Spin frequency cutoff. Even though theoretical models of NSs allow for spin rotation rates much above 1 kHz and although with current observational techniques such rapidly rotating pulsars could be detected (see, e.g., Patruno 2010; Davoust et al. 2011), so far, the most rapidly rotating NS observed is PSR J17482446ad (716 Hz, Hessels et al. 2006). It cannot be excluded a priori that some rapidly rotating and massive NSs were created close to their currently observed state, that is, in a specific type of corecollapse supernovæ. If this were the case, then they might appear practically everywhere on the right side of the thick blue line of Fig. 1, with the exception of the instability strip (red area), where no stationary axisymmetric solutions are possible. However, as the observations, evolutionary arguments, and numerical simulations tend to suggest, NS that become radio pulsars are not born with ~1−3 ms periods, but with much longer periods of ~ 20–150 ms, see FaucherGiguère & Kaspi (2006), Kramer et al. (2003), Table 7.6 in Lyne & GrahamSmith (1998), and references therein (a specific class of NS with millisecond periods at birth in massive corecollapse supernovae are thought to be progenitors of magnetars, which are observed as softgamma ray repeaters or anomalous Xray pulsars, see e.g., Kargaltsev & Pavlov 2008). Then, after slowing down to a period of a few seconds and entering the pulsar graveyard, they gain their angular momentum, as well as mass, during longterm accretion processes in lowmass binary systems (in the socalled recycling of dead pulsars, see Alpar et al. 1982; Radhakrishnan & Srinivasan 1982; Wijnands & van der Klis 1998), and it is possible that some of them enter the strong phase transition instability strip sometime in their evolution. Sufficiently massive and sufficiently rapidly rotating NS will then migrate dynamically along the M_{b} = const. track in the direction of the twin branch (see, e.g., Dimmelmeier et al. 2009). Moreover, for some critical angular momentum (critical spin frequency) the value of M_{b} on the right side of the instability strip (the M_{b}(R_{eq}) peaks in Fig. 1) is higher than the corresponding maximum of M_{b} on the twin branch – in that case, the star collapses to a BH.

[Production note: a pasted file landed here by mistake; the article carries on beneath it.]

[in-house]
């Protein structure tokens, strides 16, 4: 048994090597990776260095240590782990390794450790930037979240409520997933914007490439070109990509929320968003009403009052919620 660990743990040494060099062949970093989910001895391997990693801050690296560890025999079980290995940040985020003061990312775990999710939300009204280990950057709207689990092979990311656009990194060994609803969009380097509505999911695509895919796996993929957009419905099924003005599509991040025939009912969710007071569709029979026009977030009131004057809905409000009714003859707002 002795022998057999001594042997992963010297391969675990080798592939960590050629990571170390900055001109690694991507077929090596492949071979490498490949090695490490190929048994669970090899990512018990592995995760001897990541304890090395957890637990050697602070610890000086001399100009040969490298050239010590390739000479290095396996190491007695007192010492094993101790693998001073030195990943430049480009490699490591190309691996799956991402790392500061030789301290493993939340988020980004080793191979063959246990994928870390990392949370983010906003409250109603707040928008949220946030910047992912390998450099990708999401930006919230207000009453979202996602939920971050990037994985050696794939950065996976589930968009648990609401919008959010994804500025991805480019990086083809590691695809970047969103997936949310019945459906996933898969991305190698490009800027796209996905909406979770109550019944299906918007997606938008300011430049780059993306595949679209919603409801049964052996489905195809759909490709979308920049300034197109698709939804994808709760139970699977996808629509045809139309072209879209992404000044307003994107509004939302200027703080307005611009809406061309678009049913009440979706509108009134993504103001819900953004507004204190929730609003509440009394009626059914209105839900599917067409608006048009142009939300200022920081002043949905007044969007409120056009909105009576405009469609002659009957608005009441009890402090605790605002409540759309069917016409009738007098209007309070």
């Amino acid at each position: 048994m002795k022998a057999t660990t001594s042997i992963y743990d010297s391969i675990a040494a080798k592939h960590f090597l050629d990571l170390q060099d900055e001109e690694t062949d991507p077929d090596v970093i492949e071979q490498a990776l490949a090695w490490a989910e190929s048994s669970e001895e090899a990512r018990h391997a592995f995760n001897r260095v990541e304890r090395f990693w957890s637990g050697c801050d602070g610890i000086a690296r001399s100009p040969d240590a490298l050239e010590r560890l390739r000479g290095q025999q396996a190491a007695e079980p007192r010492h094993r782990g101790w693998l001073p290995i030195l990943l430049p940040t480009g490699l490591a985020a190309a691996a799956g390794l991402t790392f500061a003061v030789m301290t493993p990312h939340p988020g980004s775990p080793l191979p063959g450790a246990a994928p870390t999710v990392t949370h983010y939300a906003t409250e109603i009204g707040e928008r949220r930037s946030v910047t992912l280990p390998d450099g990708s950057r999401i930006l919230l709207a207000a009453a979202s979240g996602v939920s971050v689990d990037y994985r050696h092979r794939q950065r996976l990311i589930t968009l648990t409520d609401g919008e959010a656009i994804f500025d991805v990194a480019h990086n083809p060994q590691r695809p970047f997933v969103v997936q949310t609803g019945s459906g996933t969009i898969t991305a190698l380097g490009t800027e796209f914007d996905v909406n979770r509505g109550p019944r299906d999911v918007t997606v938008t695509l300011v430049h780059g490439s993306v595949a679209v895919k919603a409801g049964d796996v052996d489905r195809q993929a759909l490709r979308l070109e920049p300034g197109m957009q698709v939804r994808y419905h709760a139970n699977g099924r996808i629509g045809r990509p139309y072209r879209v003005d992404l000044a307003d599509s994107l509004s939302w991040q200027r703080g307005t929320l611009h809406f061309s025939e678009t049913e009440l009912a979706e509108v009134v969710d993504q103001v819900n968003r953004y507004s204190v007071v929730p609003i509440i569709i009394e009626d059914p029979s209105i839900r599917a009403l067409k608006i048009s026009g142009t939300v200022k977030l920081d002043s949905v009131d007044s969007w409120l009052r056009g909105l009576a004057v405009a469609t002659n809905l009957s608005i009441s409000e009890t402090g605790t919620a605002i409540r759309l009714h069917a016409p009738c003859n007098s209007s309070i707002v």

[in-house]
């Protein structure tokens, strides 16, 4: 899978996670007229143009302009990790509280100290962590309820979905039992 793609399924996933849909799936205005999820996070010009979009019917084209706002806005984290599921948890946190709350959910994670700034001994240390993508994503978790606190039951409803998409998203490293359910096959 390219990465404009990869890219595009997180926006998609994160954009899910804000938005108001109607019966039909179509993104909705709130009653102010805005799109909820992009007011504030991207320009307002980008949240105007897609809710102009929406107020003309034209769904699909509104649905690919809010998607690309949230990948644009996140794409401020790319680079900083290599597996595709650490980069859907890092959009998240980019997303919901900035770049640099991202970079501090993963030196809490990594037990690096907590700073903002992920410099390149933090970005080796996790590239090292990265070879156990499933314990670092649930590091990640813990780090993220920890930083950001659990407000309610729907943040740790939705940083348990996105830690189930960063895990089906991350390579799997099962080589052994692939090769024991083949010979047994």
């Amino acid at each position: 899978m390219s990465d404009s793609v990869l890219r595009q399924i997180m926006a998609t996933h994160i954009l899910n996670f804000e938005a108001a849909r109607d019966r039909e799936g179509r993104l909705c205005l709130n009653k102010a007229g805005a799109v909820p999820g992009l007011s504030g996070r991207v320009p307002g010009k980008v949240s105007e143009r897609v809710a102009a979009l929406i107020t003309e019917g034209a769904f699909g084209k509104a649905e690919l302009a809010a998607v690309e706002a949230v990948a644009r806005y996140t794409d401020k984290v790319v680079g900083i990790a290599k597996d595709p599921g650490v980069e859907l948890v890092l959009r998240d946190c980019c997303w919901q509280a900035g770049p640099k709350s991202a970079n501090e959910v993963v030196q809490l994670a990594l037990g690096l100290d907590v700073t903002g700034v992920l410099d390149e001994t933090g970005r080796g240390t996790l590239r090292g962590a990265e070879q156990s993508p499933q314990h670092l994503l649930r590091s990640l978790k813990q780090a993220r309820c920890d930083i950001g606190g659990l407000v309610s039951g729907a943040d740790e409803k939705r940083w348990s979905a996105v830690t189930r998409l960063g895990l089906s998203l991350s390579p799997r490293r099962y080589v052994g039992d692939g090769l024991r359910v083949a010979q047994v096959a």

No observations of backbending in radiopulsar timing. One of the observational predictions related to substantial densematter phase transitions is the detection of the backbending phenomenon, which occurs at spin frequencies of known pulsars. As we showed in Sect. 3, Fig. 1, NSs exhibiting an instability that is caused by a strong phase transition avoid the vast majority of the backbending region for spin frequencies lower than some critical value. The most rapidly rotating currently known pulsar, PSR J17482446ad, has a spin period of 716 Hz. From Fig. 1 we note that the f = 700 Hz line is the first dashed line above the no backbending (wavy pattern) region. When we assume that the EOS used for illustration is the true EOS of dense matter, this means that PSR J17482446ad, which does not show the features of backbending in the timing, still resides on the hadronic branch (does not contain the quark core). Additionally, the most massive stars that are in the backbending region may not be effective pulsars – they may be electromagnetically exhausted, with their magnetic field dissipated in the violent process of minicollapse, and therefore not easily detectable.